About Me

I am currently a post-doctoral research fellow in the Psychology department at UW-Madison working with Paula Niedenthal. I received my Ph.D. from the Psychological and Brain Sciences department at Dartmouth College, where I worked with Thalia Wheatley.

Before beginning my graduate studies at Dartmouth, I received BAs in Music and Cognitive Science at the University of Virginia, where I worked with Michael Kubovy and Laura Getz. After I graduated, I was a post-baccalaureate research assistant at the National Institutes of Health working with Alex Martin.

About My Research

My research aims to understand how nonverbal behaviors such as eye contact and facial expression can connect us to one another when interacting. Previously, I used eye-tracking to measure pupillary synchrony between two interacting people in order to investigate how we dynamically share and break attention with one another around moments of eye contact in conversation. My post-doctoral work aims to understand how similar dynamics might accompany naturally-occurring facial expressions. Specifically, I want to understand the typical facial expressions a person can expect to see in their daily social interactions, and I want to understand how the interplay of facial expressions between two interacting individuals can inform how perceptive they are when reading their partner’s emotional state.


In prep

Wohltjen, S., Zhong, Y., Colon, I., Zhao, O., Ward, E., Li, Y., Mutlu, B., & Niedenthal, P. (in prep). Discovering facial behaviors in the wild.

Wohltjen, S., Goldman, M., & Wheatley, T. (in prep). Hanging on to almost every word: Pupillary asynchrony between storytellers and listeners predicts enhanced memory for surprising, exciting story moments.

Wohltjen, S. & Wheatley, T. (in prep) Rapt with attention: Spontaneous eye blink rate decreases as conversation partners become more engaged.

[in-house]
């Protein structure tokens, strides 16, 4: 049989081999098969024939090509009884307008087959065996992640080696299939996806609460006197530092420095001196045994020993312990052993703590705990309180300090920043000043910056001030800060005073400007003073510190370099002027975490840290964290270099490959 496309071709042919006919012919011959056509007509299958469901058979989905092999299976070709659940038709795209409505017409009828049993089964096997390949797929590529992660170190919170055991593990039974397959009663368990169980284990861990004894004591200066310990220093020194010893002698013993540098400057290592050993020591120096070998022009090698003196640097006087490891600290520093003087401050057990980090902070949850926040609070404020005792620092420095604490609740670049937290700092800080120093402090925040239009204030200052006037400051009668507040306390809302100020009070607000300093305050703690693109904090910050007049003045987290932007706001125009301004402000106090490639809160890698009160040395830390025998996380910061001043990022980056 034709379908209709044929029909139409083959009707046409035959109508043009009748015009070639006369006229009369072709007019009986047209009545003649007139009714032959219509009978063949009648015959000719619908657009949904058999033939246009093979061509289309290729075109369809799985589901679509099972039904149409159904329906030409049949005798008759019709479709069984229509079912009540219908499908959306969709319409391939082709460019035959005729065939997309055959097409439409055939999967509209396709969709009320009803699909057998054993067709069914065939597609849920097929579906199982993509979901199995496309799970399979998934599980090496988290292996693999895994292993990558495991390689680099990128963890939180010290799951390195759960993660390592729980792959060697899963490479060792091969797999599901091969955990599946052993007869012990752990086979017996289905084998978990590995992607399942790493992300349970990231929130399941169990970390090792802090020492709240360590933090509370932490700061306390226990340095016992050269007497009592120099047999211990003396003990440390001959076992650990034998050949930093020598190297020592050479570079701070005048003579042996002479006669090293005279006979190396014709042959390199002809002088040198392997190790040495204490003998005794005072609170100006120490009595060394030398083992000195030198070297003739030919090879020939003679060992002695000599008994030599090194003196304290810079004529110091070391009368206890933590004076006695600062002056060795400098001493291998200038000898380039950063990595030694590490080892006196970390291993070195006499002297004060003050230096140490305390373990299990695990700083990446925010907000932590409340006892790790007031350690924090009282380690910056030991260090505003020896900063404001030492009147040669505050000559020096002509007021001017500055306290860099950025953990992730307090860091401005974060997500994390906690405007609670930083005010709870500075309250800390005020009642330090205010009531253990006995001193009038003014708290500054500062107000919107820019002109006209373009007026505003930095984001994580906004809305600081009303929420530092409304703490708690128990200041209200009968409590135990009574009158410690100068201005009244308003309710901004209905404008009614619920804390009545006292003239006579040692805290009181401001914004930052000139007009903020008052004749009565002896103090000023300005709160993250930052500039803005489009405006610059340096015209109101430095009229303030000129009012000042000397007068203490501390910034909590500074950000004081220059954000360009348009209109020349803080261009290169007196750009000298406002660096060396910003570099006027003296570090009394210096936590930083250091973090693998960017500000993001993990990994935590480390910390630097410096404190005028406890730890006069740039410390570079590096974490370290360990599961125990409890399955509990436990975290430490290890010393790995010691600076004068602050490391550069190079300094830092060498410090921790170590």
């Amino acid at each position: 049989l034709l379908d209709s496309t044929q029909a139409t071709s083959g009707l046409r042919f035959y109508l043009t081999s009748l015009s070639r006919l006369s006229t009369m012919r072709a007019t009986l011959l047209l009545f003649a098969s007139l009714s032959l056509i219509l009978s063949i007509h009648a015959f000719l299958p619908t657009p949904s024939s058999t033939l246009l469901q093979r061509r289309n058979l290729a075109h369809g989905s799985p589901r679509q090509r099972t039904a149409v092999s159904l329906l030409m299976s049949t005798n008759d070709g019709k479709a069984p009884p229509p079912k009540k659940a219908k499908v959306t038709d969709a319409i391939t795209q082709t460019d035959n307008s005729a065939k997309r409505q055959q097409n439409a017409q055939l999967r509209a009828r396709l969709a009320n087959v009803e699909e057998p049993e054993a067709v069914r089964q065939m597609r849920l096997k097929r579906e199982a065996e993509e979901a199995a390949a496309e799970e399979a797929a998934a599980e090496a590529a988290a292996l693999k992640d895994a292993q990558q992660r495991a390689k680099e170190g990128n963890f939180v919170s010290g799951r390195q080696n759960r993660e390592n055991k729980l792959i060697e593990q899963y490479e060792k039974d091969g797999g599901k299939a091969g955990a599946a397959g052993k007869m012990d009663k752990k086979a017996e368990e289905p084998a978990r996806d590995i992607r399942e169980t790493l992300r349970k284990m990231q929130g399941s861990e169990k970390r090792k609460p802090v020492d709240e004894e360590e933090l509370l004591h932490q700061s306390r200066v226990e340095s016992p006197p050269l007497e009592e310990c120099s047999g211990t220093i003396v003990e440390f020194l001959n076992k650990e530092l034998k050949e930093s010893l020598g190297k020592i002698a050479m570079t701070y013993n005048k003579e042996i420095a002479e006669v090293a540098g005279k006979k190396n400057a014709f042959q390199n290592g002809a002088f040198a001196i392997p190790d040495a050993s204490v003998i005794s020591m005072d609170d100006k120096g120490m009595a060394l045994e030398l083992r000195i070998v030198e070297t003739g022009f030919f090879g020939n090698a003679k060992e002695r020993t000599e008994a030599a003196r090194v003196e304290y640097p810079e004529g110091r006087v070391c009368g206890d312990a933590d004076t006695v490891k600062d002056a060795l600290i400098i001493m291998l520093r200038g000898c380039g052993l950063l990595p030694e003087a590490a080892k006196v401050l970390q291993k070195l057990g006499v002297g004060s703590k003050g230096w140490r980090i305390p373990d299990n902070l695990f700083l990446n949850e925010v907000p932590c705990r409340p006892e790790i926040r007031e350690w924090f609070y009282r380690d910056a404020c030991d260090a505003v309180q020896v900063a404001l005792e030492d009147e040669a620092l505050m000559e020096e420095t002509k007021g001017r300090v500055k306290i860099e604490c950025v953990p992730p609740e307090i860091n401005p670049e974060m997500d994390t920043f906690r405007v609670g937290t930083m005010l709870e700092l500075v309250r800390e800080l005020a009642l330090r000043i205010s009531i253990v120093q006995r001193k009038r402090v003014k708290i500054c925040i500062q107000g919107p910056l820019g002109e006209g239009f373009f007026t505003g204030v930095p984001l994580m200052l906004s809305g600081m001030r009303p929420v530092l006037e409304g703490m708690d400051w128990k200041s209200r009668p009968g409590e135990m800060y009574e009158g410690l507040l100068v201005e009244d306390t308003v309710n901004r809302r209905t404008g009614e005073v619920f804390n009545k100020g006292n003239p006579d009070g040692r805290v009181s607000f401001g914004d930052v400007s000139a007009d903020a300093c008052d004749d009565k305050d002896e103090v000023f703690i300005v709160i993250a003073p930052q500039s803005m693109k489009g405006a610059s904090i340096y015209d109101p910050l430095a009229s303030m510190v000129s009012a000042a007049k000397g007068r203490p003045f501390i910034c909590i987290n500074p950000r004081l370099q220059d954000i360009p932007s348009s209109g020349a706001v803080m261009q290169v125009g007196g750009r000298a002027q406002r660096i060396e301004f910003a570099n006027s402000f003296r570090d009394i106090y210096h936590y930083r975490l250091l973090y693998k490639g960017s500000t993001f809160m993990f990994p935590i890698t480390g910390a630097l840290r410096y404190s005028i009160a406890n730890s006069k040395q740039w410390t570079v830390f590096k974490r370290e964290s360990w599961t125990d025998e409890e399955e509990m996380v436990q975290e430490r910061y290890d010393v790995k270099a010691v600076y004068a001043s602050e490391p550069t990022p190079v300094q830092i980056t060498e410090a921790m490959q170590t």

Under review

Turkstra, L., Hosseini-Moghaddam, S., Wohltjen, S., Nurre, S.V., Mutlu, B., & Duff, M. (under review). Adults with vs without TBI differ in how they “read” emotion in context. Frontiers in Psychology.


Wohltjen, S., Toth, B., Boncz, A., & Wheatley, T. (2023). Synchrony to a beat predicts synchrony with other minds. Nature Scientific Reports, 13(3591). [link] [data and code] Coverage: Psychology Today

Wohltjen, S. & Wheatley, T. (2021). Eye contact marks the rise and fall of shared attention in conversation. Proceedings of the National Academy of Sciences, 118(37), 1-8. [link] [data and code] Coverage: Scientific American, Forbes

Avery, J.A., Ingeholm, J.E., Wohltjen, S., Collins, M., Riddell, C., Gotts, S.J., Kenworthy, L., Wallace, G., Simmons, K., & Martin, A. (2018). Neural correlates of taste reactivity in autism spectrum disorders. Neuroimage Clinical, 19, 38-46. [link]

Mellem, M., Wohltjen, S., Gotts, S., Ghuman, A., & Martin, A. (2017). Intrinsic frequency biases and profiles across human cortex. Journal of Neurophysiology. [link]

Getz, L., Wohltjen, S., & Kubovy, M. (2016). Competition between rhythmic and language organization: The importance of task demands. Quarterly Journal of Experimental Psychology, (69). [link]